Sultan Mahmud II, Selim III's successor and nephew, who was a great reformer, disbanded the Janissaries in 1826 with so-called known as "Vaka-ı Hayriye" (the auspicious incident).

The Asakir-i Mansure-i Muhammediye was established, as a contemporary modern army.

Egypt, as part of the empire, also underwent drastic military changes during Muhammad Ali Pasha's reign. The two largest military reforms were the effective practices of indoctrination and surveillance, which dramatically changed the way the military was both conducted by the leadership and also perceived by the rest of society. New military law codes resulted in isolation, extreme surveillance, and severe punishments to enforce obedience. The Pasha's goal was to create a high regard for the law and strict obedience stemming from sincere want. This shift from direct control by bodily punishment to indirect control through strict law enforcement aimed to make the soldiers' lives predictable, thus creating a more manageable military for the Pasha.

Vues iv41089
(1854) Infantry unit
Kırım Savaşı, Türk piyadeleri 1854 senesi
(1854) Infantry unit
Kırım Savaşı, Türk topçu birliği 1854 senesi
(1854) Artillery unit
Kırım Savaşı, Ömer Paşa subaylarıyla 1854
(1854) Pasha & his Staff

Modern Army (1861–1918)

The main theme of this period is organizing and training the newly formed units. The change of French system to German system as the German military mission was most effective during the period. The military units formed were used in the Balkan Wars and World War I.

The shift from Classical Army (1451–1606) took more than a century beginning from failed attempts of Selim III (1789) to a period of Ottoman military reforms (1826–1858) and finally Abdulhamid II. Abdulhamid II, as early as 1880 sought, and two years later secured, German assistance, which culminated in the appointment of Lt. Col. Kohler. However. Although the consensus that Abdulhamid favored the modernization of the Ottoman army and the professionalization of the officer corps was fairly general, it seems that he neglected the military during the last fifteen years of his reign, and he also cut down the military budget. The formation of Ottoman Modern Army was a slow process with ups and downs.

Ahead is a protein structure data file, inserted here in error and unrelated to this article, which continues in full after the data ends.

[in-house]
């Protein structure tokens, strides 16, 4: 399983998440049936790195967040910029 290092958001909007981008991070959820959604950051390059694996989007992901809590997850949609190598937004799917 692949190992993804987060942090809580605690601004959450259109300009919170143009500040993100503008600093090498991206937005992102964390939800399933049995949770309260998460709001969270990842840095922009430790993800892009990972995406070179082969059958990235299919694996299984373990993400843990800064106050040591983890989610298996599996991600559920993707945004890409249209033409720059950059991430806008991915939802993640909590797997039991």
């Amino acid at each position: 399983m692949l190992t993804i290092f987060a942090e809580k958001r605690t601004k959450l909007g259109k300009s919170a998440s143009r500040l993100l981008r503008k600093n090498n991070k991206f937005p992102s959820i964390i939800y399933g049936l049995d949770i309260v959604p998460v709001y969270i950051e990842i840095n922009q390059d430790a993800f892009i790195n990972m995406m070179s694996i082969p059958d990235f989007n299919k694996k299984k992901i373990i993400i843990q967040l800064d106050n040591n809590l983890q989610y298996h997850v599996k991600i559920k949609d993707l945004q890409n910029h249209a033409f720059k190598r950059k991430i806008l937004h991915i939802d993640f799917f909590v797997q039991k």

Turkish howitzer 10.5cm leFH 98 09 LOC 00121
Artillery (Howitzer)
Bundesarchiv Bild 146-1970-073-17, Türkische Kavallerie südlich von Jerusalem
Turkish troops en route to the Suez Canal, 1914
Turkish heliograph at Huj
Engineering (Heliograph)
Communication (Telephone)
Bundesarchiv Bild 146-2007-0142, Türkei, Gallipoli, Lazarett
Medical (Field Hospital)
Turkish soldiers
Uniform, standard
Battle Sarikamis winter gear
Uniform, winter


The Ottoman Navy, also known as the Ottoman Fleet, was established in the early 14th century after the empire first expanded to reach the sea in 1323 by capturing Karamürsel, the site of the first Ottoman naval shipyard and the nucleus of the future Navy. During its long existence, it was involved in many conflicts and signed a number of maritime treaties. At its height, the Navy extended to the Indian Ocean, sending an expedition to Indonesia in 1565.

For much of its history, the Navy was led by the position of the Kapudan Pasha (Grand Admiral; literally "Captain Pasha"). This position was abolished in 1867, when it was replaced by the Minister of the Navy (Turkish: Bahriye Nazırı) and a number of Fleet Commanders (Turkish: Donanma Komutanları).